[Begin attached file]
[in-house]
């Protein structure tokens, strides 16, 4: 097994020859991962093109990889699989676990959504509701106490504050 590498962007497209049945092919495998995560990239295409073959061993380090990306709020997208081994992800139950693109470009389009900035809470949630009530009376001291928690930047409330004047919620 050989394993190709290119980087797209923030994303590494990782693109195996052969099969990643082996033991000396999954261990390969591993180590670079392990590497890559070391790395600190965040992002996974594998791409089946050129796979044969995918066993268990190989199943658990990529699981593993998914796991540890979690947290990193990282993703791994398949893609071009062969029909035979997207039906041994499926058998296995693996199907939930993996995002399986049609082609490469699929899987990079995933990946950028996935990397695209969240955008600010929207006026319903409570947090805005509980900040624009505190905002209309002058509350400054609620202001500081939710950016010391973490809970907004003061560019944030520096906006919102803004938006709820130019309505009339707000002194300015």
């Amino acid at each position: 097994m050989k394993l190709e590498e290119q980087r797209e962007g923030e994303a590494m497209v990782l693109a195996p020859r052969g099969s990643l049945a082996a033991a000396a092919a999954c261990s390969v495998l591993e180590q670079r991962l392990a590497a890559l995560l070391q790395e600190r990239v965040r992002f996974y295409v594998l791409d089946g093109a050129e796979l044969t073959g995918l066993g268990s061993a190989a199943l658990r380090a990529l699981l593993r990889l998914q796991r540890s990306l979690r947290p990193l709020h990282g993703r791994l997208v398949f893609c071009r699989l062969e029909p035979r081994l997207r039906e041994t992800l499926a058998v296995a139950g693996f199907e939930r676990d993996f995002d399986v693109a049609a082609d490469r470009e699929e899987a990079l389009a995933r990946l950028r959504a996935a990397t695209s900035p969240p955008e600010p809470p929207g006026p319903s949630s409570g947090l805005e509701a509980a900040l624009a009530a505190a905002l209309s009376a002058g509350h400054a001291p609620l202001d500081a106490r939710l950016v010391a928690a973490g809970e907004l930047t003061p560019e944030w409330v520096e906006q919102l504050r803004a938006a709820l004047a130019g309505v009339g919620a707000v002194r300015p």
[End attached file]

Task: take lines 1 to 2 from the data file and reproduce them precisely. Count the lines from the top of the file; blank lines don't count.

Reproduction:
[in-house]
């Protein structure tokens, strides 16, 4: 097994020859991962093109990889699989676990959504509701106490504050 590498962007497209049945092919495998995560990239295409073959061993380090990306709020997208081994992800139950693109470009389009900035809470949630009530009376001291928690930047409330004047919620 050989394993190709290119980087797209923030994303590494990782693109195996052969099969990643082996033991000396999954261990390969591993180590670079392990590497890559070391790395600190965040992002996974594998791409089946050129796979044969995918066993268990190989199943658990990529699981593993998914796991540890979690947290990193990282993703791994398949893609071009062969029909035979997207039906041994499926058998296995693996199907939930993996995002399986049609082609490469699929899987990079995933990946950028996935990397695209969240955008600010929207006026319903409570947090805005509980900040624009505190905002209309002058509350400054609620202001500081939710950016010391973490809970907004003061560019944030520096906006919102803004938006709820130019309505009339707000002194300015």